The Golden State Warriors entered the 2017 Playoffs riding a historic 3 year run as the most explosive team on earth and have rolled over the rest of the Western Conference to the NBA Finals. In this Starting 5, we examine five sets and actions that have been a staple of the Warriors’ success.
One of the most brilliant after timeout plays Steve Kerr has run in his time with the Warriors is this back screen set they run for Draymond Green. By using Stephen Curry as a screener twice, the Warriors are able to punish teams that pay too much attention to Curry and not enough to their other scorers.
A floppy action is common in the NBA and at many other levels. It’s a great action for shooters who are given time to read screens and be a threat off simple down screens. Since the Warriors have so many shooters, their use of the Floppy action is particularly dangerous when Curry, Klay Thompson and Kevin Durant are all swirling around each other — and more dangerous in those instances where Curry or Thompson are screeners.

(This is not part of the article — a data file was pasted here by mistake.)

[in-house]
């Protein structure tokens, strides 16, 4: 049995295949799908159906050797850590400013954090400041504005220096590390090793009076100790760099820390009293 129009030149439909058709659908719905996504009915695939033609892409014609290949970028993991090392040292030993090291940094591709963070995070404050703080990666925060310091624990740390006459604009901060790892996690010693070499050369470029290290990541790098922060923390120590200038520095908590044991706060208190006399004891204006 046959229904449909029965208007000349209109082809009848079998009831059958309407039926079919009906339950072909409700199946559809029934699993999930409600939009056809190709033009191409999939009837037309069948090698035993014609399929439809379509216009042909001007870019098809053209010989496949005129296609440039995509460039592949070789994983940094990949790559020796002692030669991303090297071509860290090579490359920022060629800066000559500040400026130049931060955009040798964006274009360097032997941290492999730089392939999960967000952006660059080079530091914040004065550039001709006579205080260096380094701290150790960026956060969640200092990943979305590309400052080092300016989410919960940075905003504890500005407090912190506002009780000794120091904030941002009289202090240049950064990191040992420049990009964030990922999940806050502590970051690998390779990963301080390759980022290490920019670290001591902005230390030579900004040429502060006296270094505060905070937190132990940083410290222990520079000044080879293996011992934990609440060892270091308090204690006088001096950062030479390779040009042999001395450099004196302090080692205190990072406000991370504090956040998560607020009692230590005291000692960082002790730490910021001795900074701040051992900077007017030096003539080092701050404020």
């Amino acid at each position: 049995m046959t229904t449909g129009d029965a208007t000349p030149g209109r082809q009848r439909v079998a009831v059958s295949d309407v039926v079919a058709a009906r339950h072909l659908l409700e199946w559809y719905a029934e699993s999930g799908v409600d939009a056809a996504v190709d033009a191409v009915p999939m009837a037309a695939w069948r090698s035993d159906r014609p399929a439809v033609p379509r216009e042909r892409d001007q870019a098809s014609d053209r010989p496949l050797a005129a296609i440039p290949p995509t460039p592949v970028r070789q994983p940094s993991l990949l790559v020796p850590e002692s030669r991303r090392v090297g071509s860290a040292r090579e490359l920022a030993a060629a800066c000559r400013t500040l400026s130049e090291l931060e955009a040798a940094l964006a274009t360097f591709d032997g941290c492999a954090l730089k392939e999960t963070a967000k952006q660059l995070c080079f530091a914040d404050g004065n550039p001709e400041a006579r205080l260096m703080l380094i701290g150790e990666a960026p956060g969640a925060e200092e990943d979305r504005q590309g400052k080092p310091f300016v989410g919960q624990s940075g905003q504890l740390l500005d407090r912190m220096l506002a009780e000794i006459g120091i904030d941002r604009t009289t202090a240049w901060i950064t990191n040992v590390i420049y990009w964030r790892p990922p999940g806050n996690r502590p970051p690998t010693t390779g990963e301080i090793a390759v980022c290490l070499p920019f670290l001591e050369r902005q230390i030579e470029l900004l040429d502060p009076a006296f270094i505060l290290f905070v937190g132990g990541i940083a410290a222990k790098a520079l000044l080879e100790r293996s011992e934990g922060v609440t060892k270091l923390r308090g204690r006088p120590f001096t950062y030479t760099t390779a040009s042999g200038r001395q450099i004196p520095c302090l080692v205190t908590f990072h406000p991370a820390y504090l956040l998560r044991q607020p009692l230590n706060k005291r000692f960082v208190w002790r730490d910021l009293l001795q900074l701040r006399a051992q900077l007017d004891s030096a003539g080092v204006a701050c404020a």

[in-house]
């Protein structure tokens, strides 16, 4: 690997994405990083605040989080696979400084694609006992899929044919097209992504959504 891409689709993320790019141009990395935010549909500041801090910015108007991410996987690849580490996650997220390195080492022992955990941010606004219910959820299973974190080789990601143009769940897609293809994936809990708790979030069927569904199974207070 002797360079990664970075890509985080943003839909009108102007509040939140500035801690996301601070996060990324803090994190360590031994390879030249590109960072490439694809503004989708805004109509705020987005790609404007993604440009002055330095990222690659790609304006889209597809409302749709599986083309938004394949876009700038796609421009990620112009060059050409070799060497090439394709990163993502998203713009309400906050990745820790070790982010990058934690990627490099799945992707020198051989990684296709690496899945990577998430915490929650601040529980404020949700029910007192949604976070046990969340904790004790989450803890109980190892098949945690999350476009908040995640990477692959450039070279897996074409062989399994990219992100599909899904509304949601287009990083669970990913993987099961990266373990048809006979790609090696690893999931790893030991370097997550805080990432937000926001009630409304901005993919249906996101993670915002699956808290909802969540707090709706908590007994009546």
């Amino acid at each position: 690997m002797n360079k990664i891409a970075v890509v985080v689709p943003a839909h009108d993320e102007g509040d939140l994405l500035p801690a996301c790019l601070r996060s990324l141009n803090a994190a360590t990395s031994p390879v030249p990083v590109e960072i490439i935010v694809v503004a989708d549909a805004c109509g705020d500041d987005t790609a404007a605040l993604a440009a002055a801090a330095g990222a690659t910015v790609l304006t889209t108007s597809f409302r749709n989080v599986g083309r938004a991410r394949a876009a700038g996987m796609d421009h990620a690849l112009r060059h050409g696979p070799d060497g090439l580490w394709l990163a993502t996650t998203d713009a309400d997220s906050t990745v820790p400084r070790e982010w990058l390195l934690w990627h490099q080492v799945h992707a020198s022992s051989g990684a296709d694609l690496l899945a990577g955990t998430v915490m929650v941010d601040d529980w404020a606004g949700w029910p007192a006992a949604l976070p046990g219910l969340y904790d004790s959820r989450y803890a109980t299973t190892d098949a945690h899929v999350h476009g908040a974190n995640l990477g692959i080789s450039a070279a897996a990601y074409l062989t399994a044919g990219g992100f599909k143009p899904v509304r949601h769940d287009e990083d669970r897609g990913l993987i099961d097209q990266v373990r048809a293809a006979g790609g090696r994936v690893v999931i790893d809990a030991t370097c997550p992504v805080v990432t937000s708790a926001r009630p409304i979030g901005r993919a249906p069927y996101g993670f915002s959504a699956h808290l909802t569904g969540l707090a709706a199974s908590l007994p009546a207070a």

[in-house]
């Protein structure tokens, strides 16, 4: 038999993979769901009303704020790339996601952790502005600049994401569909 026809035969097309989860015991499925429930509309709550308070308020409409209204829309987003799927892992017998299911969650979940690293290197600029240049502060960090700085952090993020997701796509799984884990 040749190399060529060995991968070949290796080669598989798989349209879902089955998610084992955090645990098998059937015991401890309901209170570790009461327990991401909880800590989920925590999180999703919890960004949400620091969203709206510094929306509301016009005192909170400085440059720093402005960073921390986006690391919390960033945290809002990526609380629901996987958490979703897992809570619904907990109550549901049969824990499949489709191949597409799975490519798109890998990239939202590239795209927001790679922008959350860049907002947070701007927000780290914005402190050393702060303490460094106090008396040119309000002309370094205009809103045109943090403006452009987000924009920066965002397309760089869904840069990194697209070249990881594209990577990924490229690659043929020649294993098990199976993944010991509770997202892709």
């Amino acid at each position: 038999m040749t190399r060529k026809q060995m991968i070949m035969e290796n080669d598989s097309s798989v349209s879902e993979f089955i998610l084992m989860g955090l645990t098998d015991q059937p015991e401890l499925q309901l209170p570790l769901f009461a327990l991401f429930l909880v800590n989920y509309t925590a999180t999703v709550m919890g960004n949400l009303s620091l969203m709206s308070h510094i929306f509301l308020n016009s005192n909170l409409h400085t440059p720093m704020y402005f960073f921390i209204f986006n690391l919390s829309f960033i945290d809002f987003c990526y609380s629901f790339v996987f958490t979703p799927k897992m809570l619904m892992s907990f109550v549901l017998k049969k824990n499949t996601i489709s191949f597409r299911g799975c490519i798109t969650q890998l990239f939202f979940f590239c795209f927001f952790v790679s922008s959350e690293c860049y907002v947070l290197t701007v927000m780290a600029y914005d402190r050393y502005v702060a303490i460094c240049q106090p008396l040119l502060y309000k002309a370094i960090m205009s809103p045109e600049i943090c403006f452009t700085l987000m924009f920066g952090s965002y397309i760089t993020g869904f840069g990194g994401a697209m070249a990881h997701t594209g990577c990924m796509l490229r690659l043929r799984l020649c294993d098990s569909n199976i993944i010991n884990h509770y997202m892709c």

Because Steve Kerr has the luxury of utilizing some of the best shooters in the world, he runs great actions like this one designed specifically for them. In UCLA Rip, he places two shooters on the same side and runs them in a three-man pattern with Draymond Green at the 4. The screening and attention paid to their shooters helps the backdoor pass from Green be effective — which is why the two players not involved in the action must be lifted on the opposite side of the floor.
A great action from Golden State into a ball screen that always ends up in fantastic spacing for a spread ball screen — a middle pick-and-roll with shooters surrounding. Dribble handoffs can create switches in their favor or an earlier opportunity to attack.
Golden State is a great defensive team, so they get to attack on offense multiple times per game before a defense gets set. When Curry has true post players surrounding him, the Warriors will often run into Double Drag, a double-high ball screen action that strikes before a defense can properly get into position. Because of the spacing of shooters in the corners and the attention Curry receives in ball screens, the rim is often left unguarded.